Pushing Diabetes Into Remissions By Regenerating Islet Cells
Maybe it won't cure diabetes. But a compound slated to begin a new Phase 2b clinical trial early next year stands a good chance of knocking diabetes back into remission.
Almost never do I write about new drugs unless they are at least in in the final stage of development, a Phase 3 trial. The odds are against them.
Of 100 drugs for which developers submit investigational new drug applications to the Food and Drug Administration for approval, about 70 will successfully complete Phase 1 trials and go on to Phase 2. About 33 of the original 100 will complete Phase 2 and go to Phase 3. And 25 to 30 of the original 100 will clear Phase 3.
And of the thousands of articles that I have written about diabetes in the past 14 years I can remember only three spotlighting drugs that hadn't entered Phase 3. One was my column on the American Diabetes Association's website in 2002 about the compound that came on the market three years later as Byetta.
The other two were both about INGAP peptide. Back in 1999 I broke the news about its potential to people with diabetes and followed up here two and one-half years ago.
But so many people keep asking me about about INGAP that I knew I had to check out its current status. And during the past two and one-half years INGAP has not only stayed the course but is beginning to move to market.
INGAP stands for islet neogenesis associated protein. That's not only a mouthful of a name, but also nowadays the term "regeneration of islet cells" is replacing the too technical "neogenesis." Maybe we should start calling it RICAP -- but that might confuse people even more.
By whatever name we call it, this natural protein stimulates regeneration of islet cells capable of producing insulin and other metabolic hormones. It stimulates the development not just of beta cells but also of fully functioning islet cells with all of the metabolic hormones that can be regenerated from precursor cells residing in the pancreas. We can think of it as turning back the clock on the diabetes.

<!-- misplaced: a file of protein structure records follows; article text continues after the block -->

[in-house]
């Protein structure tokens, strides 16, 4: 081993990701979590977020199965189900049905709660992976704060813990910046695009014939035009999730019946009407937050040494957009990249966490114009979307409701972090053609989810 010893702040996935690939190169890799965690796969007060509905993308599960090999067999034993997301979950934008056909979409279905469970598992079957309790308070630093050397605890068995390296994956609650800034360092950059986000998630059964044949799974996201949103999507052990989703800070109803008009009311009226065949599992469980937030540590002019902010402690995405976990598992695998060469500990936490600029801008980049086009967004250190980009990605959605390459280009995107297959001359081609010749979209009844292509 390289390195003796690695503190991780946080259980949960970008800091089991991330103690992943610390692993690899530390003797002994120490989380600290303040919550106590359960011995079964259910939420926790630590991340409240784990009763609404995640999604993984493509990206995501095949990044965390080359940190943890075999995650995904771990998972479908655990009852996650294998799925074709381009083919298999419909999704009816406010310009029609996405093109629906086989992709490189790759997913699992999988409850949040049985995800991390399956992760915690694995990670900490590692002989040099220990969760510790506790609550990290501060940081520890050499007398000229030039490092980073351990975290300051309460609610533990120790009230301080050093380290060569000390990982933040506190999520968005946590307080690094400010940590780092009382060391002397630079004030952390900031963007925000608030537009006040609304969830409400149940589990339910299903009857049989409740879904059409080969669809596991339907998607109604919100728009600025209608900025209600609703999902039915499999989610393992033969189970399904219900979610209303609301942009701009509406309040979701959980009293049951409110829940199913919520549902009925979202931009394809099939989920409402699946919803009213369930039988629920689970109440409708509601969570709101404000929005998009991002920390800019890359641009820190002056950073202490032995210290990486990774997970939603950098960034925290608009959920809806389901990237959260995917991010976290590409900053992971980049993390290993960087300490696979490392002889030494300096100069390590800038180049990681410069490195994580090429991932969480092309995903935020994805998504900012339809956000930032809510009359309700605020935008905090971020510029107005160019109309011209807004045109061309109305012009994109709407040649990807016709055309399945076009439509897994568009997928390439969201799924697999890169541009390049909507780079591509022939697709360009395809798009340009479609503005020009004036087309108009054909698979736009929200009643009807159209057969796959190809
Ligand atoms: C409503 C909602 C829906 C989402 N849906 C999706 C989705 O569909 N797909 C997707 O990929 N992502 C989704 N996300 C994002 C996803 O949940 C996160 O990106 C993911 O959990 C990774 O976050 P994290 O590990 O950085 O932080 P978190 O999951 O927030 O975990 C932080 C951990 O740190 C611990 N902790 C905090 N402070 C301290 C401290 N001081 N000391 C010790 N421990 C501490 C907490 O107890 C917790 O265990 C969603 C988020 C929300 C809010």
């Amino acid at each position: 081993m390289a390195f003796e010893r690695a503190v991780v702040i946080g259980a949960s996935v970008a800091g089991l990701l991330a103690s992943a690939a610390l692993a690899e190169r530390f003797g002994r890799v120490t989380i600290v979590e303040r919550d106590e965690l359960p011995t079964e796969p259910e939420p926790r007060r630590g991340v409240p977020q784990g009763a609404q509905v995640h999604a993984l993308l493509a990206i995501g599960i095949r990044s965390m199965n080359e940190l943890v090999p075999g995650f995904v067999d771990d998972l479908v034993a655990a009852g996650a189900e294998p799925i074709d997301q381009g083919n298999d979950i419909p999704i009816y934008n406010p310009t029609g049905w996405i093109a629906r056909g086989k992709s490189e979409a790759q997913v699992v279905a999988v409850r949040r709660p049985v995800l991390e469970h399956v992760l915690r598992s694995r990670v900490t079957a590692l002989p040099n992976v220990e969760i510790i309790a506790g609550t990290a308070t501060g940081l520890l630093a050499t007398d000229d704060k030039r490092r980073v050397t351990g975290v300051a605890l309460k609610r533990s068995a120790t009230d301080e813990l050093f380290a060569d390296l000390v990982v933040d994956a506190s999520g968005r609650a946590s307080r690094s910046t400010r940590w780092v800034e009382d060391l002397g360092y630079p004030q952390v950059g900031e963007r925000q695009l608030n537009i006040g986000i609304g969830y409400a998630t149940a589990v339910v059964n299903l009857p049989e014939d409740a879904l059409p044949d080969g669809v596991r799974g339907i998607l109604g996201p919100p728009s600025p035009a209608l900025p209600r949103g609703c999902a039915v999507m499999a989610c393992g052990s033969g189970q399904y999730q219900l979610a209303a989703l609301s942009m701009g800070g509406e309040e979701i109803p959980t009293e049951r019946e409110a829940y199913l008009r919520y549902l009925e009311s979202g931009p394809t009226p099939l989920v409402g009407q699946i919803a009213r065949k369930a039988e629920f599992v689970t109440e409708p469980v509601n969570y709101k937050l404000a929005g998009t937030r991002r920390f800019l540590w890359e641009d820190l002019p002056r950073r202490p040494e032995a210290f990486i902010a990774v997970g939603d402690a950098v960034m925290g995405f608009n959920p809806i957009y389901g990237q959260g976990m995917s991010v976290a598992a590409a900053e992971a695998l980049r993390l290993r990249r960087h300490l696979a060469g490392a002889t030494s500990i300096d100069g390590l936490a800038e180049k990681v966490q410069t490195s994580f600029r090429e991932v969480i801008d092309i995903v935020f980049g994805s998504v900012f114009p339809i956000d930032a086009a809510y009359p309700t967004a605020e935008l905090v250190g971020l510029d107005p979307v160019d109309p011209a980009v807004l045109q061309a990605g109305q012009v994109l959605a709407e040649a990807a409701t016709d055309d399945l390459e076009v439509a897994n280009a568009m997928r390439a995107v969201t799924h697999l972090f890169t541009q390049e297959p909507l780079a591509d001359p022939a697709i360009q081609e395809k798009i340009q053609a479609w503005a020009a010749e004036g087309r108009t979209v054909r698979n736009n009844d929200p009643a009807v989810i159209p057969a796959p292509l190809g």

The many calls and emails that I keep receiving prompted me to contact some of the top people at the start-up company that is developing INGAP. This week I interviewed Zoe Heinenman Myers, vice president of marketing for Kinexum Metabolics Inc. in Burnsville, Minnesota, and then at length with Lisa Jansa, the company's new CEO.
She is one of the company's co-founders, along with Alexander Fleming, MD, a former supervisory medical officer in the division of metabolic and endocrine drug products at the Food and Drug Administration, and Kevin Roche, a former CEO of Ingenix. Dr. Fleming and Lawrence Rosenberg MD, who together with Aaron Vinik, who now leads Eastern Virginia Medical School's Strelitz Diabetes Center, discovered INGAP, reviewed its status last year in "Prospects and Challenges for Islet Regeneration as a Treatment for Diabetes: A Review of Islet Neogenesis Associated Protein."
What other drug candidates might lead to regeneration of islet cells? Lisa says that she knows of only one such company that has a compound in a Phase 2 trial, Transition Therapeutics in Toronto, Canada. They call it TT223, and they are currently recruiting people with type 2 who are taking metformin and/or a thiazolidinedione.
"We are cautiously optimistic that INGAP therapy will be the first major breakthrough since the discovery of insulin," Lisa told me yesterday. "It turns back the clock on diabetes."